Draft Guidance on Testing for West Nile Virus
The FDA also announced the availability of a draft document entitled “Use of Nucleic Acid Tests to Reduce the Risk of Transmission of West Nile Virus from Living Donors of Human Cells, Tissues, and Cellular and Tissue-Based Products (HCT/Ps); Draft Guidance for Industry.”
The FDA recommends the use of an FDA-licensed nucleic acid test (NAT) to test living donors of HCT/Ps for evidence of infection with West Nile Virus (WNV) to reduce the risk of transmission to recipients.
Draft Guidance on Deviation Reporting
The Food and Drug Administration announced the availability of a draft document entitled “Deviation Reporting for Human Cells, Tissues, and Cellular and Tissue-Based Products Regulated Solely Under Section 361 of the Public Health Service Act and 21 CFR part 1271; Draft Guidance for Industry.”
The draft guidance document provides certain establishments that manufacture non-reproductive human cells, tissues, and cellular and tissue-based products (HCT/Ps), regulated solely under the Public Health Service Act (PHS Act) and under FDA regulations, with recommendations and relevant examples for complying with the requirements to report HCT/P deviations.
Final Guidance on Investigating and Reporting Adverse Reactions
The FDA published finalized guidance entitled, “Investigating and Reporting Adverse Reactions Related to Human Cells, Tissues, and Cellular and Tissue-Based Products (HCT/Ps) Regulated Solely Under Section 361 of the Public Health Service Act and 21 CFR part 1271; Guidance for Industry.” The guidance document provides establishments that manufacture HCT/Ps for which no premarket submissions are required with recommendations for complying with the requirements for investigating and reporting adverse reactions involving communicable disease in recipients of these HCT/Ps. The guidance also provides updated information specific to reporting adverse reactions related to HCT/Ps to supplement the general instructions accompanying the MedWatch mandatory reporting form, Form FDA 3500A.
Draft Guidance regarding Homologous Use of HCT/Ps
The FDA announced the availability of, “Homologous Use of Human Cells, Tissues, and Cellular and Tissue-Based Products; Draft Guidance for Industry and FDA Staff.” The draft guidance document provides human cells, tissues, and cellular and tissue-based product (HCT/P) manufacturers, health care providers, and FDA staff with recommendations for applying the criterion of “homologous use” as it applies to HCT/Ps. Comments must be submitted by September 27, 2016.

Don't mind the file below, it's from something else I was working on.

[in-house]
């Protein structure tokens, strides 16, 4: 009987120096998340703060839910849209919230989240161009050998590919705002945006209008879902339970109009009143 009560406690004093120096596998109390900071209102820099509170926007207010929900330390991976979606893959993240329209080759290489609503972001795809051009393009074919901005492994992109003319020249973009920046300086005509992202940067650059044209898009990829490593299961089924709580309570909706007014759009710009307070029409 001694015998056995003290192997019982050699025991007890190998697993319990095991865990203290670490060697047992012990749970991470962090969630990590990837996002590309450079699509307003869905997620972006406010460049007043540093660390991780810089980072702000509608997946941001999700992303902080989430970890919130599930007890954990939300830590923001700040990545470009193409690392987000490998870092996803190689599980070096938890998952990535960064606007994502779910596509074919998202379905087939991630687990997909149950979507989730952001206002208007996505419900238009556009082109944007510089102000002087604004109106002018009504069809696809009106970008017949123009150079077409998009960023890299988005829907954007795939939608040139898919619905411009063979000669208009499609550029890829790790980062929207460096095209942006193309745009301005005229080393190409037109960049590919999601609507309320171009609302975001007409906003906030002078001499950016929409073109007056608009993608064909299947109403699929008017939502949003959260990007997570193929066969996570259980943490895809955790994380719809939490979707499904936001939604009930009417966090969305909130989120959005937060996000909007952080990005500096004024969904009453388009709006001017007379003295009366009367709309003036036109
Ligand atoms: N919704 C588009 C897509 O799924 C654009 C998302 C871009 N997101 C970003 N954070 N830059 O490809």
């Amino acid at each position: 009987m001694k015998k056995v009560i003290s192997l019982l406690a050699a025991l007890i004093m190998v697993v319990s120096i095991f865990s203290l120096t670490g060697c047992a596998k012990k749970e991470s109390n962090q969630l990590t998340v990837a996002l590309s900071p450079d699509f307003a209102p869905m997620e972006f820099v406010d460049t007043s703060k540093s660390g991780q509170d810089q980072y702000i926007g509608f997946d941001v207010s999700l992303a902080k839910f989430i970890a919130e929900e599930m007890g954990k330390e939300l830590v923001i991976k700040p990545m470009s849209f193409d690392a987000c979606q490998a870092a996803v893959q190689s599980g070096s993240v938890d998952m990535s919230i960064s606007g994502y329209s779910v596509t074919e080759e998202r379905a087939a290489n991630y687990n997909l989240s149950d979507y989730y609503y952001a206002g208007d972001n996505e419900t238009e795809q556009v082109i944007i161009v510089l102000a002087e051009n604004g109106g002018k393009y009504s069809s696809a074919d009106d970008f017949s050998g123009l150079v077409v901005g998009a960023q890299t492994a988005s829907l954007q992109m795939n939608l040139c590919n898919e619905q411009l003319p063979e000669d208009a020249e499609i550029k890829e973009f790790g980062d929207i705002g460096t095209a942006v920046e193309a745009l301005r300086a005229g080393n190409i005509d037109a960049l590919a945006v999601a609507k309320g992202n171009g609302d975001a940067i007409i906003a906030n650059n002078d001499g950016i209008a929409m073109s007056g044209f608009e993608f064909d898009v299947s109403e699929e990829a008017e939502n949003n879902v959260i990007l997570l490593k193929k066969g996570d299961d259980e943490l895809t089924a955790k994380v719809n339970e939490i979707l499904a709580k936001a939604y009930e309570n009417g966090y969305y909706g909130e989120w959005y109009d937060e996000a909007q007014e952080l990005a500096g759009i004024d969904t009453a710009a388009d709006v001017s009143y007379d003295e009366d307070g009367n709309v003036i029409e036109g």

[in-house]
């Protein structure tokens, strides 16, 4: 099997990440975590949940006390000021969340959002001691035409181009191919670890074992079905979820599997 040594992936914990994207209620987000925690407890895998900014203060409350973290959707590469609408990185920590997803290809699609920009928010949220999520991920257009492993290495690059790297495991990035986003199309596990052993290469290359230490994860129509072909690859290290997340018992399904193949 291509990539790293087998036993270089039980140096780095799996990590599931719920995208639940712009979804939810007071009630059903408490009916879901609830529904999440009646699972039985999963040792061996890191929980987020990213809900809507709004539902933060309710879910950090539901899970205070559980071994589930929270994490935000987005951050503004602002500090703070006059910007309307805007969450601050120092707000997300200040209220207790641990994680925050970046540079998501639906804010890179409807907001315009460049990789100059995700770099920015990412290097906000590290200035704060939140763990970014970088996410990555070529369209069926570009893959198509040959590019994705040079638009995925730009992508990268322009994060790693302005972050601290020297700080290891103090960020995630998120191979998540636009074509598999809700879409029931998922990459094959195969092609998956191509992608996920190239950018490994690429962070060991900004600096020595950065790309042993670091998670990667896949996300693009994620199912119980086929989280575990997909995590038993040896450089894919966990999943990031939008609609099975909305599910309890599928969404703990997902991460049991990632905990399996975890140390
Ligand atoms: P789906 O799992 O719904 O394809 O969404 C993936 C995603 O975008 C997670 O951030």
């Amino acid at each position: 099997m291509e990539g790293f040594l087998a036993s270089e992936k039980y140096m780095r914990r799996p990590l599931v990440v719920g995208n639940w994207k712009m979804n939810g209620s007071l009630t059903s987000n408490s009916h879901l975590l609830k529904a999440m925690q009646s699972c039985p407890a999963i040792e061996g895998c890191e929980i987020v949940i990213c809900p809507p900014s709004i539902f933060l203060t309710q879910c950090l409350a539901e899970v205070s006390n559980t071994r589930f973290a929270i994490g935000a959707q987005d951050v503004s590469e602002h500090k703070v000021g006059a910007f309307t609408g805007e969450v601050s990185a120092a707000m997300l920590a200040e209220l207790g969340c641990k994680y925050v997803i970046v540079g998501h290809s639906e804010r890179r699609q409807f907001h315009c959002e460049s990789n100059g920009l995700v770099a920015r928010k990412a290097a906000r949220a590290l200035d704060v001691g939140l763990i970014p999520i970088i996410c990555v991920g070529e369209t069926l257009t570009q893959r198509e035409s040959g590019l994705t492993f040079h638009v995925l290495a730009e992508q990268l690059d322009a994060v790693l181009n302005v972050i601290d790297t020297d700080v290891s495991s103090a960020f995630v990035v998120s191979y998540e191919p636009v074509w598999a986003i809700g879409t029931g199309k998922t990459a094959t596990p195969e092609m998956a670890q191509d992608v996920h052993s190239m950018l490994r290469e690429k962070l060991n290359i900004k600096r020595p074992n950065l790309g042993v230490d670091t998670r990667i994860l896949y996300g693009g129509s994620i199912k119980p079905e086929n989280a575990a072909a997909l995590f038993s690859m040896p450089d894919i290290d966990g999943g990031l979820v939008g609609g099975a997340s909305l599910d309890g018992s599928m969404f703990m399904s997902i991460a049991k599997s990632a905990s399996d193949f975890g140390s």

Draft Guidances Reopened for Public Comment
The FDA is again accepting comments for the following draft guidance documents. Comments must be submitted by September 27, 2106.
- Human Cells, Tissues, and Cellular and Tissue-Based Products From Adipose Tissue: Regulatory Considerations; Draft Guidance for Industry
- Minimal Manipulation of Human Cells, Tissues, and Cellular and Tissue-Based Products; Draft Guidance for Industry and Food and Drug Administration Staff
- Same Surgical Procedure Exception: Questions and Answers Regarding the Scope of the Exception; Draft Guidance for Industry
The following individuals completed their first active inspection from November 2015 through March 2016. Congratulations and thank you for volunteering your time and expertise to advance cellular therapy!
- Phillip Paul, PhD
Cord Blood Bank Inspector, Cord Blood Processing Inspector
- Deirdre Cullen, MT
St. Jude Children’s Research Hospital Department of Bone Marrow Transplantation and Cellular Therapy Memphis, TN
Cellular Therapy Collection Inspector
- Parastoo Dahi, MD
Memorial Sloan-Kettering Cancer Center Blood and Marrow Transplant Program
New York, NY,
Clinical Program Inspector, Marrow Collection Inspector
Organizations with personnel who also serve as FACT inspectors typically perform better during on-site inspections than their counterparts without an inspector. If you are interested in serving as an inspector, submit an online application!